Overlooked a bit in the excitement--we are excited here, aren't we--over the AZ election law victory, CJ Roberts wrote the opinion in a major case that pretty unceremoniously slapped down the Left's totalitarian efforts to defund conservatives through rank intimidation.
Some Roberts quotes:
California’s disclosure requirement is facially invalid because it burdens donors’ First Amendment rights and is not narrowly tailored to an important government interest.
We are left to conclude that the [CA] Attorney General’s disclosure requirement imposes a widespread burden on donors’ associational rights. And this burden cannot be justified on the ground that the regime is narrowly tailored to investigating charitable wrongdoing, or that the State’s interest in administrative convenience is sufficiently important.
The gravity of the privacy concerns in this context is further underscored by the filing of hundreds of organizations as amici curiae in support of the petitioners. Far from representing uniquely sensitive causes, these organizations span the ideological spectrum, and indeed the full range of human endeavors.
The deterrent effect feared by these organizations is real and pervasive.
In other words, the justices do follow the news. They've taken note of the Left's totalitarian trend, the efforts to suppress all dissent.
The Federalist has an article on the case:
JULY 1, 2021 By Audrey Unverferth
On Thursday, the Supreme Court held that California cannot force nonprofits to disclose the names of their donors. By rendering California’s donor policy unconstitutional, Americans for Prosperity Foundation v. Bonta reaffirms Americans’ right to freely associate.
The article quotes Carrie Severino's Twitter analysis, which I'm reproducing below in unrolled form:
Today's ruling in Americans for Prosperity Foundation v. Bonta is a huge victory for anonymous speech and donor privacy, which have played an essential role in our nation’s history from its inception. /1
The decision reaffirms the Court's landmark decision in NAACP v. Alabama (1958), which held that the “freedom to engage in association for the advancement of beliefs and ideas is an inseparable aspect of . . . freedom of speech." /2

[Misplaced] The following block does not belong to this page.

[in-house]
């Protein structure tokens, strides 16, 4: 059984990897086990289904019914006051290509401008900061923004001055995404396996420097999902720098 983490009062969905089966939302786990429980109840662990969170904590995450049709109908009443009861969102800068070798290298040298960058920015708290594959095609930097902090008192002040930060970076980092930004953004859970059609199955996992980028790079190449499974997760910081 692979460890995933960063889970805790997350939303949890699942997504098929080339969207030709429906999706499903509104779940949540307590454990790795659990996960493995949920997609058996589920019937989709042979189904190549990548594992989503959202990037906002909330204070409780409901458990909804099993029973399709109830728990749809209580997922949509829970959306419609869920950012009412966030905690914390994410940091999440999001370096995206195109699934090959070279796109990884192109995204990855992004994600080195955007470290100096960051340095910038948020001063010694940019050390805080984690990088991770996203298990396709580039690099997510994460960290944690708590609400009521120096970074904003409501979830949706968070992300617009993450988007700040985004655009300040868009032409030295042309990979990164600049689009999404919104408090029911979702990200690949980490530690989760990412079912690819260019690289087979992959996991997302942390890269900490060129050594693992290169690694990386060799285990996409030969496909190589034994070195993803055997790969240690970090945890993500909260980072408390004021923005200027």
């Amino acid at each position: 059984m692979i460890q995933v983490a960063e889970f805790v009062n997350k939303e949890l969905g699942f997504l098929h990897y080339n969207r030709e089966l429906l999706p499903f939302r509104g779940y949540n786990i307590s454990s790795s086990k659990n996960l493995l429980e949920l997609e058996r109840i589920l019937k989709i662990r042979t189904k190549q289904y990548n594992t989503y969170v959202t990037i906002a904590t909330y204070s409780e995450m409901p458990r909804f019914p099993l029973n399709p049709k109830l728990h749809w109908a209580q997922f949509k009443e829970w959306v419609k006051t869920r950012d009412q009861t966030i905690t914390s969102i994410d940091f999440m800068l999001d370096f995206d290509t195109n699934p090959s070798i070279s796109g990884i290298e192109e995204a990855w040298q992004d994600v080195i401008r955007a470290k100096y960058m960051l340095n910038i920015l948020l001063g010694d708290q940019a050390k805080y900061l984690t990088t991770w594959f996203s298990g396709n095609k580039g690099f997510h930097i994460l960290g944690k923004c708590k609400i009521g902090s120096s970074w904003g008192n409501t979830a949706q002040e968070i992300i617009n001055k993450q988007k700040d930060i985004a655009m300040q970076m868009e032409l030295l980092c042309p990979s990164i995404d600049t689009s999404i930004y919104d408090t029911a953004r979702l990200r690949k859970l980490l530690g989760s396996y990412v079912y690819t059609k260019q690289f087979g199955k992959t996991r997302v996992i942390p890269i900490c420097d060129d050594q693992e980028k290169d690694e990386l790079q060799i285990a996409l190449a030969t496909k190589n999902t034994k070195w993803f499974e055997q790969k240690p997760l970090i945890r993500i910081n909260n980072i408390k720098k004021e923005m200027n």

The case is a strong rebuke of states like California, whose forced disclosure laws are now facially invalid. A major victory for those—on both the right and the left—who sought protection from abusive governments that would bully or intimidate them for their views. /3
Today’s decision was supported by a broad coalition of interest groups who filed friend of the court briefs. These groups cover the ideological spectrum. The Court observed, "The deterrent effect feared by these organizations is real and pervasive." /4
As the ACLU, NAACP Legal Defense and Education Fund, and the Human Rights Campaign noted in a co-authored brief, freedom of association is “fundamental to our democracy, and has long been protected by the First and Fourteenth Amendments" /5
As the Chief Justice noted in his majority opinion, "the [district] court found that the petitioners had suffered from threats and harassment in the past, and that donors were likely to face similar retaliation in the future if their affiliations became publicly known." /6
Finally, it's worth noting that both Xavier Becerra and Kamala Harris helped launch California's assault against the First Amendment.
A good reminder that Joe Biden promised moderation, but has delivered extremism. /7